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Balloons, a great threat to the ecosystem
Apr 13, 2017 | written by: People at Treedom
Nice and colorful, symbols of festive occasions and important celebrations. They are the balloons, much loved and sought-after, yet about them someone is playing defense. What now has become a tradition for the festivities it would also seem to be a potent threat to the ecosystem.
After having soared and have traveled the skies, here they are in fact falling back to earth, making their way back and becoming at the same time polluting material being made (at least most) in latex, a material that requires from 6 months to 4 years for decomposition. In addition, both marine and terrestrial animals frequently mistake deflated balloons as food. Once ingested, balloons can cause stomach or intestinal blockages, eventually leading to starvation. Also, helium that drives them to rise to the top, although it is the second most abundant element in the universe, it is relatively rare on Earth. It cannot be manufactured, and once it’s released into the atmosphere, it quickly escapes into space making impossible to reuse it for other implications such as cooling nuclear reactors or document preservation.
It’s not the first time that someone argues on this point and it’s not the only 'innocent' habit which actually conceals threats to the environment: among others there are also fireworks (sources of air pollution due to the residues released into the air and propellants) and flying lanterns (often responsible for fires and characterized by a very long decomposition process). But concerning the balloons or rather, the plastic with which they are made, the first to show the negative effects of their use were the CSIRO (Commonwealth Scientific and Industrial Research Organization) in Australia and the British Imperial College from London. According to their estimates, more than 90% of seabirds has ingested plastic of various type and origin, and it’s expected that, by 2050, the percentage will reach 99%. Fears, however, regarding the balloons, can be resized: the latter represents only a negligible percentage with respect to the remaining amount of plastic (bags, bottles and caps) that are dispersed into the environment every day.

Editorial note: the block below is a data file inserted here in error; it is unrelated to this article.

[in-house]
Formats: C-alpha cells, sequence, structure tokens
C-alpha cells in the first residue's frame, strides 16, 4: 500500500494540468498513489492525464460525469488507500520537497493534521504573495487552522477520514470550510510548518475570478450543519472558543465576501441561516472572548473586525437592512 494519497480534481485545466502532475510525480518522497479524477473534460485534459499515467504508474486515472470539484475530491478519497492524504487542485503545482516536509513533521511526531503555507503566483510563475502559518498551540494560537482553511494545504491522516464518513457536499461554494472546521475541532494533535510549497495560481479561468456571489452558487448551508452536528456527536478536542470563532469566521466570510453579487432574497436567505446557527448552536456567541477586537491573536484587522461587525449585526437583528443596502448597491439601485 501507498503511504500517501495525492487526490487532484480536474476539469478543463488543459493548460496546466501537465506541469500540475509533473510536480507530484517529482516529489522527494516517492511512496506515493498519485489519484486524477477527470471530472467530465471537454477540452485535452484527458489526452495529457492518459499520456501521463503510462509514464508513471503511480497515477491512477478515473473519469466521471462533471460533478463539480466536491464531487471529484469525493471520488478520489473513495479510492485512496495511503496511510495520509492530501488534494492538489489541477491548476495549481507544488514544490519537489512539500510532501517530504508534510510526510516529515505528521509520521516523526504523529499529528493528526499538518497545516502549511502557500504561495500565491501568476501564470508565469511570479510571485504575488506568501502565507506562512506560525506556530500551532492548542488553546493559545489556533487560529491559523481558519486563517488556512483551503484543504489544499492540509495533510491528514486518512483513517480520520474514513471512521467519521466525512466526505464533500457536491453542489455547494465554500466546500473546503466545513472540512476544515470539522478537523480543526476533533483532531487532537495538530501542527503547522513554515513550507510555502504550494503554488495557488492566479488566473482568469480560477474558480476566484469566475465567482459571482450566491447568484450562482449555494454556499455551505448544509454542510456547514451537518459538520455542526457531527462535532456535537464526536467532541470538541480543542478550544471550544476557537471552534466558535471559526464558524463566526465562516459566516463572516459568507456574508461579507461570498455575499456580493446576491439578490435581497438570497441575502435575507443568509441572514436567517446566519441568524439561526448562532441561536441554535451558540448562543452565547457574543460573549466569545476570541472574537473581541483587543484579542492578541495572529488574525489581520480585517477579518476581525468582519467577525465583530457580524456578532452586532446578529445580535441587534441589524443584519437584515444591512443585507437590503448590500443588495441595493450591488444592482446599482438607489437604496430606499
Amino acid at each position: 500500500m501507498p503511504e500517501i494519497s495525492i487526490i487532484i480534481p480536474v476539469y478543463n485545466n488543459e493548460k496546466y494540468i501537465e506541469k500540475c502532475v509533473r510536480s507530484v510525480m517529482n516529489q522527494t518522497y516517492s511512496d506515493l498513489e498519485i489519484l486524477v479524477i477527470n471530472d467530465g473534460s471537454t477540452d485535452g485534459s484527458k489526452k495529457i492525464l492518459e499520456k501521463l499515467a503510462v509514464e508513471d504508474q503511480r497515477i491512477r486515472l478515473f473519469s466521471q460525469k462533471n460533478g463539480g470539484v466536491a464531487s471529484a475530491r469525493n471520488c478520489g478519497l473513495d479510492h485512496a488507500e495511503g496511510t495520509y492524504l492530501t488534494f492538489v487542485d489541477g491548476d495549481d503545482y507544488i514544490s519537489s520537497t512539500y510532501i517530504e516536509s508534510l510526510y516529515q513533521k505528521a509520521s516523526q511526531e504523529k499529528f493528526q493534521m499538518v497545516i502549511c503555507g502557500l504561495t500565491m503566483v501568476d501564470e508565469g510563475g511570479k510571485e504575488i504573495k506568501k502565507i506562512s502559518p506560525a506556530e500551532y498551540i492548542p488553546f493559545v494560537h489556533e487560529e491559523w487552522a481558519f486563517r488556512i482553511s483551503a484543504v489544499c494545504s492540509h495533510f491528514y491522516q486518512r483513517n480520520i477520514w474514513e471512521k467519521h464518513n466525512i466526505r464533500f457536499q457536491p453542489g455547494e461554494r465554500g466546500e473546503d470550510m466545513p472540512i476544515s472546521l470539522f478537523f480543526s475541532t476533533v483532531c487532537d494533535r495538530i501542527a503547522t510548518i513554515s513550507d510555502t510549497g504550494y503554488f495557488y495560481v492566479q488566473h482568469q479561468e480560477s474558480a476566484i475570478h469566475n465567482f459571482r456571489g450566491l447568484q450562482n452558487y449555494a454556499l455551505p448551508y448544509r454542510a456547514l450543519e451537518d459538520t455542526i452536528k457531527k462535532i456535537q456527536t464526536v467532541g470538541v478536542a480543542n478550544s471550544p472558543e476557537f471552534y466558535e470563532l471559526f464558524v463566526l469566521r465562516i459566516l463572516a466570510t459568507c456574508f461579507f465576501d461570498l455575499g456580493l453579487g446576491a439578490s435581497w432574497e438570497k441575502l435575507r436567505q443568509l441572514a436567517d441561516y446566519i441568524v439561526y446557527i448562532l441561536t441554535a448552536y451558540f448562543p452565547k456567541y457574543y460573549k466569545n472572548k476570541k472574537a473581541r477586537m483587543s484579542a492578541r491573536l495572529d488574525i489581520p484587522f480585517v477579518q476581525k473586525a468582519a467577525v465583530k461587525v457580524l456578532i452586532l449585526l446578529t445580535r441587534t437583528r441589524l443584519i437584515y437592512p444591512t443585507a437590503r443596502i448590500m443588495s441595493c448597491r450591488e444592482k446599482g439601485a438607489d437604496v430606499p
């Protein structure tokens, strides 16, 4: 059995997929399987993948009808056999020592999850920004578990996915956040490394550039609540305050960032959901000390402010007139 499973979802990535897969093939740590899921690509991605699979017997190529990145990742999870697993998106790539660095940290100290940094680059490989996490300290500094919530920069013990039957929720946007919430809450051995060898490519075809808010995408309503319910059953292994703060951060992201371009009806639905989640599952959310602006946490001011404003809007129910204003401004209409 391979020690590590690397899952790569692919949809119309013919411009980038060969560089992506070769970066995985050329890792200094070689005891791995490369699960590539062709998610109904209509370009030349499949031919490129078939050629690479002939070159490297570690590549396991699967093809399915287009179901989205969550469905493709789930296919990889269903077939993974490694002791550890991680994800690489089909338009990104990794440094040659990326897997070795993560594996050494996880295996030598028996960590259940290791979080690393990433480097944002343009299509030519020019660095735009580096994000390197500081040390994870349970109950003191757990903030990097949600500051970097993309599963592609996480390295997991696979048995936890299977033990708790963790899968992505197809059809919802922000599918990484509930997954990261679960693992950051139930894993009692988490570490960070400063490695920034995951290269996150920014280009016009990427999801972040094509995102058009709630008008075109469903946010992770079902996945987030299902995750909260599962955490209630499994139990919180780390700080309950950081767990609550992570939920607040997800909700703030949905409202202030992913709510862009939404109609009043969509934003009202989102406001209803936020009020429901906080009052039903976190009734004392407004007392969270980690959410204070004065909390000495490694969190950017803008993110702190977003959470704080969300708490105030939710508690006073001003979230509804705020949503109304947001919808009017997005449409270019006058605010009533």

What to do then? Suggestions? Impossible to deny a balloon to a child (unless helium does not become in a short time an element endangered), but in case of big events and celebrations it would be ideal to opt for more environmentally friendly alternatives like the flowers petals or simple candles. Other good habits: choose decorations that can be reused or engage in a do-it-yourself home to which even the youngest can join.